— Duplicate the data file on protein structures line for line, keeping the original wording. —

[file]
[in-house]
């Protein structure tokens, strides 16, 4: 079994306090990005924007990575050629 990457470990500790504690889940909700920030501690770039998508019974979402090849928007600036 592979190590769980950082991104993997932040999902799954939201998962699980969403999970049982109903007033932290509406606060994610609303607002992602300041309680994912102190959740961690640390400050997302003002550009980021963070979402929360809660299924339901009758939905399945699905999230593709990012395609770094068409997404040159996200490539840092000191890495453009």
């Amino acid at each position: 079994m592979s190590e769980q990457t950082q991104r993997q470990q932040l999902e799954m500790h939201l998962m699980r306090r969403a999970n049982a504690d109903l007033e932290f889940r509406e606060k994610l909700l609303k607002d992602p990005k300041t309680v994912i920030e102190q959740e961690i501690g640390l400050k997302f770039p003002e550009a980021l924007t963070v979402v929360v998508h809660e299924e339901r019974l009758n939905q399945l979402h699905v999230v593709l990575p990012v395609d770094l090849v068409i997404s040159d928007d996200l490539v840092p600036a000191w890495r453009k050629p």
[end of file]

[in-house]
């Protein structure tokens, strides 16, 4: 079994306090990005924007990575050629 990457470990500790504690889940909700920030501690770039998508019974979402090849928007600036 592979190590769980950082991104993997932040999902799954939201998962699980969403999970049982109903007033932290509406606060994610609303607002992602300041309680994912102190959740961690640390400050997302003002550009980021963070979402929360809660299924339901009758939905399945699905999230593709990012395609770094068409997404040159996200490539840092000191890495453009």
């Amino acid at each position: 079994m592979s190590e769980q990457t950082q991104r993997q470990q932040l999902e799954m500790h939201l998962m699980r306090r969403a999970n049982a504690d109903l007033e932290f889940r509406e606060k994610l909700l609303k607002d992602p990005k300041t309680v994912i920030e102190q959740e961690i501690g640390l400050k997302f770039p003002e550009a980021l924007t963070v979402v929360v998508h809660e299924e339901r019974l009758n939905q399945l979402h699905v999230v593709l990575p990012v395609d770094l090849v068409i997404s040159d928007d996200l490539v840092p600036a000191w890495r453009k050629p």